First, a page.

thanks again for the recommendation

    B

     

    #195541
    Craig
    Participant

    Hi Bertha,

    Here’s a little vignette, and some advice I learned for myself that I saw on YouTube. Maybe they’re helpful, maybe not.

    Many years ago, I was dating someone who was not very physically affectionate. I was craving more touch, hand holding, caresses, that kind of thing (Yes, even some guys like this). Anyway, we were traveling in the car one time, and she rested her hand on my leg. I said something like “I wish we had more physical affection in our relationship.” She withdrew her hand like a mousetrap had just gone off on it.

    That’s the story. Here’s what I saw on YouTube from a psychotherapist. The idea was to “catch” your partner doing a behavior that you want, and then to reward them for it, exclaim that you like it (but probably don’t go over the top or else it could backfire). With lots of time, and very gentle positive feedback, supposedly your partner will do the behavior more frequently. Maybe not in the exact way you’d like, but it might be enough. Another part of this counsel is that the worst thing one can do is to punish one’s partner when they do the behavior that you want. That is EXACTLY what I did when I’d said to this woman when she’d just been more affectionate, “I wish we had more physical affection, etc.” I should have said, “I like that” and maybe just given her a gentle hand squeeze. Simple, but reinforcing, and not threatening or demanding of her.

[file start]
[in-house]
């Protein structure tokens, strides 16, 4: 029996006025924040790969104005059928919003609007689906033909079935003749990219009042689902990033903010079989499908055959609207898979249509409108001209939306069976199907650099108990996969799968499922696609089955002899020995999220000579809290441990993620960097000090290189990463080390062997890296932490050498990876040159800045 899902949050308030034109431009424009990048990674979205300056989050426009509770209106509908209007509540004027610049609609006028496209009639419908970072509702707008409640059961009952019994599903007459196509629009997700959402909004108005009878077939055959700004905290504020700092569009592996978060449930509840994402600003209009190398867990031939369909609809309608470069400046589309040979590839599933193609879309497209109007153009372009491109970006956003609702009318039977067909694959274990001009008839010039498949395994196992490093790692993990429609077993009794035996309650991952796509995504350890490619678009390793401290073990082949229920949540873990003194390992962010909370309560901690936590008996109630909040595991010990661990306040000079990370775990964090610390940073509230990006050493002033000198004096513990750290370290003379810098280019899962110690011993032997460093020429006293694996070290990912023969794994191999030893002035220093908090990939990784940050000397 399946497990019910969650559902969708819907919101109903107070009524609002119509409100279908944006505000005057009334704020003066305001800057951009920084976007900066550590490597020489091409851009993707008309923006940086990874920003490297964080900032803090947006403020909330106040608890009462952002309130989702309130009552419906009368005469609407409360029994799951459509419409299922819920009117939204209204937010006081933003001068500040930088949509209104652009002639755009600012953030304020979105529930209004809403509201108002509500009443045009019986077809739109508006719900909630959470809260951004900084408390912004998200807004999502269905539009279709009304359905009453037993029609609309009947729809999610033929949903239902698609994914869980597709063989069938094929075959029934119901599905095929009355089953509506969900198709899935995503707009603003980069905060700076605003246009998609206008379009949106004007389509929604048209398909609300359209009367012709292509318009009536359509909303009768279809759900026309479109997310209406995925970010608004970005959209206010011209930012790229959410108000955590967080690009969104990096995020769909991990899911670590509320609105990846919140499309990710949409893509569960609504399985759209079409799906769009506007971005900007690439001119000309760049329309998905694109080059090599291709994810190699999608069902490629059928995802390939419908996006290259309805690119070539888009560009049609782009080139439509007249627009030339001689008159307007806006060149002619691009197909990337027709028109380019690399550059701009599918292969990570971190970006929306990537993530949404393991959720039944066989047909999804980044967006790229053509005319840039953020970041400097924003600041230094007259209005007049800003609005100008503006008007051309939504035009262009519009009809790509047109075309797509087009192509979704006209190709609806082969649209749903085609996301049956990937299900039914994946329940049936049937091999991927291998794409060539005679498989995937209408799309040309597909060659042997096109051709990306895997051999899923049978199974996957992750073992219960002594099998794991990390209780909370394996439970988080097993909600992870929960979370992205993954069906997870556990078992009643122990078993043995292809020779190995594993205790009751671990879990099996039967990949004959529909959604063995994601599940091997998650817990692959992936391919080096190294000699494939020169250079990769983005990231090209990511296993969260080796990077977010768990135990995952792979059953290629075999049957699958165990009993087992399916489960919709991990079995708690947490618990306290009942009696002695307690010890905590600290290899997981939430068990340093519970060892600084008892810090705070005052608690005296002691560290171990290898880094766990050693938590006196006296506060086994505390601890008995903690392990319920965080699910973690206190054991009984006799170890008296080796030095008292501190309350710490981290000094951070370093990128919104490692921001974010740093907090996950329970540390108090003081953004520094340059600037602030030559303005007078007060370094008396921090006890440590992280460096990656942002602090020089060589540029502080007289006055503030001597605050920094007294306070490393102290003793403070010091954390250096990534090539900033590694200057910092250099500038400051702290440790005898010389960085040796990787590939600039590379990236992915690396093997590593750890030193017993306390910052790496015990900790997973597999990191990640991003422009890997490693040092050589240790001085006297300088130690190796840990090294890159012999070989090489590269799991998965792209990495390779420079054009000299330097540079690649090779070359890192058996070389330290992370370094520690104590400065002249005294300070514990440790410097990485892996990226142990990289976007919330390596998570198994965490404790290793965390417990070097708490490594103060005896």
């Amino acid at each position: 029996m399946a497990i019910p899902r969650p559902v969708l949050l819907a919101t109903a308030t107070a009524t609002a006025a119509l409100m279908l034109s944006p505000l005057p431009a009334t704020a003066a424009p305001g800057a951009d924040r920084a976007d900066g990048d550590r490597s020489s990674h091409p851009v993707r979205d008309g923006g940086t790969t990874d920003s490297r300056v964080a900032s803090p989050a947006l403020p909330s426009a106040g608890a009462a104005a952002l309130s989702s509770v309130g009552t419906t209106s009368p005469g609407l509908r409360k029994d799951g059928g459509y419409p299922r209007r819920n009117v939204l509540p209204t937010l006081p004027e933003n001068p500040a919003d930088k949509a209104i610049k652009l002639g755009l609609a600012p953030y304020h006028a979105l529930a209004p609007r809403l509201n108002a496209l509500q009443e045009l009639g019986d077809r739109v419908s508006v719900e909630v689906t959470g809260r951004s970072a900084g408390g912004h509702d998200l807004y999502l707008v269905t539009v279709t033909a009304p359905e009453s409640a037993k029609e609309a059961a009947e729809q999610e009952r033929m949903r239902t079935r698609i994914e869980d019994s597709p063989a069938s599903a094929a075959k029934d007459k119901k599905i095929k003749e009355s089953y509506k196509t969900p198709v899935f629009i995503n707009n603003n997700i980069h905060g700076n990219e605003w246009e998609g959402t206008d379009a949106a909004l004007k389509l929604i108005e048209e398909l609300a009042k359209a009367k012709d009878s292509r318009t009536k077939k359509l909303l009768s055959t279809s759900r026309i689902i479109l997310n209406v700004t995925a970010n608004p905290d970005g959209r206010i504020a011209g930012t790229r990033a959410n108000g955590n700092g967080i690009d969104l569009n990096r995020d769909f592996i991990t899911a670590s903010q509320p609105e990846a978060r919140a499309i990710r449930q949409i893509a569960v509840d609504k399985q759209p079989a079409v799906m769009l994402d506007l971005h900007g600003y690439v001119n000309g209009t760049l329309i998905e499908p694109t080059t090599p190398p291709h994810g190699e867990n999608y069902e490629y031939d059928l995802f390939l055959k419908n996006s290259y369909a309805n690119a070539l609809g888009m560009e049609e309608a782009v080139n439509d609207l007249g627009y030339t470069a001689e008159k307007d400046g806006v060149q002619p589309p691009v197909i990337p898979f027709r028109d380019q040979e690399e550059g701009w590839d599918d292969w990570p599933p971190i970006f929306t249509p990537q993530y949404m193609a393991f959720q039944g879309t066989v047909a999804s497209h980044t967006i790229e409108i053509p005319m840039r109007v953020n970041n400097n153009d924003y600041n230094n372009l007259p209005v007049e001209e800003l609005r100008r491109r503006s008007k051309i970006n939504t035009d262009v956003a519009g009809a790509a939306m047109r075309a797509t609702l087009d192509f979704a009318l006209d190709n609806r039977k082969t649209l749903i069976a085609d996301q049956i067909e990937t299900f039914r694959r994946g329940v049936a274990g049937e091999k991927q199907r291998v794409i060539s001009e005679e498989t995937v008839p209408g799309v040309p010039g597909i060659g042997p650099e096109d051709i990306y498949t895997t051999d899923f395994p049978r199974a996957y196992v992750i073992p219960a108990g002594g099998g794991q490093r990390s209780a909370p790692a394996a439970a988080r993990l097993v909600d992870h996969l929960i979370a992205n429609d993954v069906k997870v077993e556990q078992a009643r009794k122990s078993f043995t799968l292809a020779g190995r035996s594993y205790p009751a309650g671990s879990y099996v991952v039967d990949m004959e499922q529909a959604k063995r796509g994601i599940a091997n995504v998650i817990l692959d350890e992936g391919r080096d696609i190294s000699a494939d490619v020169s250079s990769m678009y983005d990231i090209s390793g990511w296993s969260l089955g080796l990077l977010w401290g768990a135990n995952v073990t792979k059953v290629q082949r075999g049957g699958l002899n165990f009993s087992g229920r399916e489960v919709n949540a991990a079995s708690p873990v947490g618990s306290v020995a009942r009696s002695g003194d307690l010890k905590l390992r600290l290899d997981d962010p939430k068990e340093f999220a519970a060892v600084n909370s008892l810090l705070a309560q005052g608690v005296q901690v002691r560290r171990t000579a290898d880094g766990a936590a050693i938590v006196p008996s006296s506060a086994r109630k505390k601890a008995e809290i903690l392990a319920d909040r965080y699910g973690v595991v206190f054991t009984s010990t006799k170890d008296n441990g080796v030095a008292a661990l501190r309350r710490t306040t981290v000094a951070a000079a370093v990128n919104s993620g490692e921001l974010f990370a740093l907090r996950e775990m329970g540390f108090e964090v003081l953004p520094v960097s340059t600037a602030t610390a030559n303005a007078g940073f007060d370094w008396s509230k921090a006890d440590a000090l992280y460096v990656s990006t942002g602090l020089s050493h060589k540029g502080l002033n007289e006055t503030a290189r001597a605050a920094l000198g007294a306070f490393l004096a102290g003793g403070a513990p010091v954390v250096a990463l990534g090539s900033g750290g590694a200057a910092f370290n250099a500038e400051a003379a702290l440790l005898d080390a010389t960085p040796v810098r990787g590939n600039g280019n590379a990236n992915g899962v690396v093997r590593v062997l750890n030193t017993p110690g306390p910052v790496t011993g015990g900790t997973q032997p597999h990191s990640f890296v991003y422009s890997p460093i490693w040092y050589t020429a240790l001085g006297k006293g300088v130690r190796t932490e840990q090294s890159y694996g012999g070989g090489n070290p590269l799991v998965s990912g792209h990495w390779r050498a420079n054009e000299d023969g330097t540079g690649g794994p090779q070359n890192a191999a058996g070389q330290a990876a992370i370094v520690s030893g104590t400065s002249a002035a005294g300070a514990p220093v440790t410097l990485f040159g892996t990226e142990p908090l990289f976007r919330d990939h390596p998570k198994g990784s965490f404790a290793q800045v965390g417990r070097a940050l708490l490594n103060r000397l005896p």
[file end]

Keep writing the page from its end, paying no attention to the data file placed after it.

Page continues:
Just my thoughts!

    • This reply was modified 4 years, 7 months ago by Craig.
    #195543
    Berta
    Participant

    Thank you Craig,

    I appreciate you sharing your story,

    I think that you’re right about punishing and encouraging. As for your specific situation from your example, who knows what would have worked best.

    I will bear the encouragement advice in mind, absolutely. I hate making my boyfriend feel as if he’s not enough for me or he’s not given me what I need.

    thanks again

     

    B

    #195597
    anita
    Participant

    Dear Berta:

    You are welcome.

    You wrote that the man on the escalator reminded you of how your father was with you as a child. And yet, you wrote that you have “abandonment feelings associated with (your) dad”-

    In your original post you wrote: “I recognize when my boyfriend shows me he loves me… but I often feel he does this from some kind of distant place”

    I am thinking that the reason you feel your boyfriend loves you “from some kind of distant place” may be that mix of affection and abandonment you experienced with your father. It may be that you want more of the Affection part of the mix and less of the Abandonment part of the mix with your boyfriend. Anxiety about abandonment fuels the craving for shows of affection.

    What do you think?

    anita